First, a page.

The great uncle of golfing star Rory McIlroy was killed in a sectarian attack carried out by a loyalist murder squad who were described by police as "sadistic fiends".
Joseph McIlroy was just 32 when he was shot dead in the Orangefield area of east Belfast on November 21, 1972.
While it was originally thought the father-of-four was killed by the UVF, recently uncovered secret intelligence files reveal those responsible belonged to notorious UDA unit known as the Baker/McCreery Gang.
The first loyalist supergrass, Albert 'Ginger' Baker was a member of the infamous UDA 'G4 unit' which carried out a series of brutal murders in Belfast in the early 1970s.
The 'G4' reference is believed to relate to the UDAs 'G Company', Number 4 platoon, which operated in the Lower Newtownards Road area of east Belfast.
The gang was also known as The Young Newtons.
A former British soldier, Baker later received a life sentence for killing four men and claimed to have links to British military intelligence.
The gang is thought to have been responsible for killing 22 people, including up to eight in 'romper-room' murders.
These involved the kidnap, torture and savage murder of innocent Catholics, usually in loyalist drinking dens.
The loyalist unit was led by UDA founding member Ned McCreery, who was gunned down by his own organisation in 1992.
Police said Mr McIlroy, who was repairing a washing machine in the kitchen of his home at the time, was not involved in any political organisation and was killed simply because he was a Catholic.
The innocent victim was a brother of Rory McIlroy's grandfather Jimmy.
McIlroy, who is originally from Holywood in Co Down, is one of the world's best-known sportsmen and has won world wide golf tournaments, including four major titles, during his glittering career.
While it was known that his great uncle had been killed by loyalists, fresh details have now emerged.
A British military intelligence file recovered by Ciarán MacAirt, of the research charity Paper Trail, reveals for the first time that it is believed Mr McIlroy was killed by the UDA.
The document, which is marked secret, is headed "The Young Newtons - G4 (Company) UDA, East Belfast" and relates to intelligence received the night Joseph McIlroy was murdered.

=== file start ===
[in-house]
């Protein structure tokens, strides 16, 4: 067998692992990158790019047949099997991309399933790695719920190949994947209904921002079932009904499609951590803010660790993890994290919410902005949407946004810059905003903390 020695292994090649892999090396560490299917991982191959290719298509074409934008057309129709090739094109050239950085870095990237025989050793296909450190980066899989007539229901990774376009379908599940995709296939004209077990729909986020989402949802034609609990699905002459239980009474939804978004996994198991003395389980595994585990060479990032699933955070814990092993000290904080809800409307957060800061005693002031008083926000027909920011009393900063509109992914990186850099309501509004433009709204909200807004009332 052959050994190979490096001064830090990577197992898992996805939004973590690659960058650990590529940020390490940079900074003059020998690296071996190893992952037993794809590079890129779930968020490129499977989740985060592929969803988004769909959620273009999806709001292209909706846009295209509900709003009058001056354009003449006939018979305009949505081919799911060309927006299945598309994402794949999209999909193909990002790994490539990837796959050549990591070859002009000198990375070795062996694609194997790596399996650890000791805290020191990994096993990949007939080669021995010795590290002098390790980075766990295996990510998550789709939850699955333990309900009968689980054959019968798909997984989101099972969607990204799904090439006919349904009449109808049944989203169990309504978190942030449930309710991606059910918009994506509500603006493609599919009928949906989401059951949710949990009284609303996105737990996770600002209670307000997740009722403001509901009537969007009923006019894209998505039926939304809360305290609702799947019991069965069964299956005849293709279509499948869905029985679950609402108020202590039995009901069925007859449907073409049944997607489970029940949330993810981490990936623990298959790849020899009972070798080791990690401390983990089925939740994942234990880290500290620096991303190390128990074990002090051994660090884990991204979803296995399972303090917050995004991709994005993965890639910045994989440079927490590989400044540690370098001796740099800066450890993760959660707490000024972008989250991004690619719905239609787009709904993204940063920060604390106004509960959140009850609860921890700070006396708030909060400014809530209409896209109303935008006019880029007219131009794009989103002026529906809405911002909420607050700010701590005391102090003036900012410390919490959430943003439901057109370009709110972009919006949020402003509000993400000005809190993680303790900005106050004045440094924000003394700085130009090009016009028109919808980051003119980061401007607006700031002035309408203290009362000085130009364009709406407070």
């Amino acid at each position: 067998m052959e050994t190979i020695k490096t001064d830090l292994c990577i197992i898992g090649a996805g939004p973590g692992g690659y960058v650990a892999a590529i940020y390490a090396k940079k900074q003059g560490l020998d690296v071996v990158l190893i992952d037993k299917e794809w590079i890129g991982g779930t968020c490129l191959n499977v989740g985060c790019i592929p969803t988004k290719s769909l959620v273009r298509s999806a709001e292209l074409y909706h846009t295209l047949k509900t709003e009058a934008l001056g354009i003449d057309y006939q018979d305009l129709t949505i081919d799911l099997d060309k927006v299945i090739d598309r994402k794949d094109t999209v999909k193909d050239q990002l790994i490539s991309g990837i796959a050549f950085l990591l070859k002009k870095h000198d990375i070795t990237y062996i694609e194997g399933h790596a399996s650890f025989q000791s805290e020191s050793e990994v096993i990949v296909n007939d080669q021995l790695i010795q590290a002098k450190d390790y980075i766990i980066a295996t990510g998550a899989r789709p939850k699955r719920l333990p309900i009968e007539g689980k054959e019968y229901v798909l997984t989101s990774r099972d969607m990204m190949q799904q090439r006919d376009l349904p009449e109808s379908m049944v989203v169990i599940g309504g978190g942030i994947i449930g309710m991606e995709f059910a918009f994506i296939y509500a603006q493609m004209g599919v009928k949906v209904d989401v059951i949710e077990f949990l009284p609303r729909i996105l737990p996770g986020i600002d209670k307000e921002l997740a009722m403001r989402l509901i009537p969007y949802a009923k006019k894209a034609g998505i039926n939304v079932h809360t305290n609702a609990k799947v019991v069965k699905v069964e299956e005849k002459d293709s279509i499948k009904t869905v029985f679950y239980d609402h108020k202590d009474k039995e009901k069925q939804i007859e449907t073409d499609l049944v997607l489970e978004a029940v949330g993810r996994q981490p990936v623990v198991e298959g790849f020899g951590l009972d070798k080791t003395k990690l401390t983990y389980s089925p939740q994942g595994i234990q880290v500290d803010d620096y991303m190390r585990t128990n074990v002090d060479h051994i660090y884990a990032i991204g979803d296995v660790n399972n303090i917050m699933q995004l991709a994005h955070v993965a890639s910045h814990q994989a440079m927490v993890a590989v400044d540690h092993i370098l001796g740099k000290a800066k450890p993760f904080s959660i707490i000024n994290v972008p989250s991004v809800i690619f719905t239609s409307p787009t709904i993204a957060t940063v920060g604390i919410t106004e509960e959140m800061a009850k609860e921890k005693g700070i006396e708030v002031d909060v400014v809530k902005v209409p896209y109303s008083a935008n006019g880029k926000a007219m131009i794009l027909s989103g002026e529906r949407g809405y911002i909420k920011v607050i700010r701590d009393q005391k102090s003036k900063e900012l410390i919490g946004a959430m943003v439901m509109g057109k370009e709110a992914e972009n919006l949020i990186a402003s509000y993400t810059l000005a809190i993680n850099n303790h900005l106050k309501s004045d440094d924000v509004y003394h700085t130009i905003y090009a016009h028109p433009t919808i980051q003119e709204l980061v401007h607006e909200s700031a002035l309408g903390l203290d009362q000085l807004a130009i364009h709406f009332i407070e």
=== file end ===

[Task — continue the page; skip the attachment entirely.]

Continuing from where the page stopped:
The information is graded A2 and appears to identify the killer, although this information is redacted.
Another section of the document is completely redacted while a comment section is partly hidden and makes reference to The Young Newtons.
The vicious gang has been linked to other savage murders around the same period, including that of Catholic man Patrick Benstead (32).
Killed on December 2, 1972 and originally from Short Strand, Mr Benstead was last seen leaving a pub on the Falls Road the evening before his naked body was found in an alleyway in the loyalist Crossley Street area of east Belfast.
A victim of a so-called 'romper room' attack, his murder shocked even the most hardened observers.
At the time, police described his death as a "grisly, revolting murder" carried out by "sadistic fiends".
Shot twice in the head, a cross had been burned into his back alongside the letters 'IRA' and the number '4'.
The number '4' is believed to be a reference to the 'G4' unit.
On the same night more than 50 years ago, a 26-year-old Protestant woman, Sandra Meli, was gunned down by the UDA at her home at Flora Street in east Belfast.
The mother-of-one was married to a Catholic and police believed he was the target.
Another intelligence document, again marked 'secret' and dated December 4, 1972, reveals that on the night he was killed the murder of Mr Benstead was discussed at a meeting held in what was described as 'UDA HQ'.
"The following members, who were all under the influence of drink boasted how they tortured Benstead before shooting him," the document states.
The names of those alleged to be present were redacted.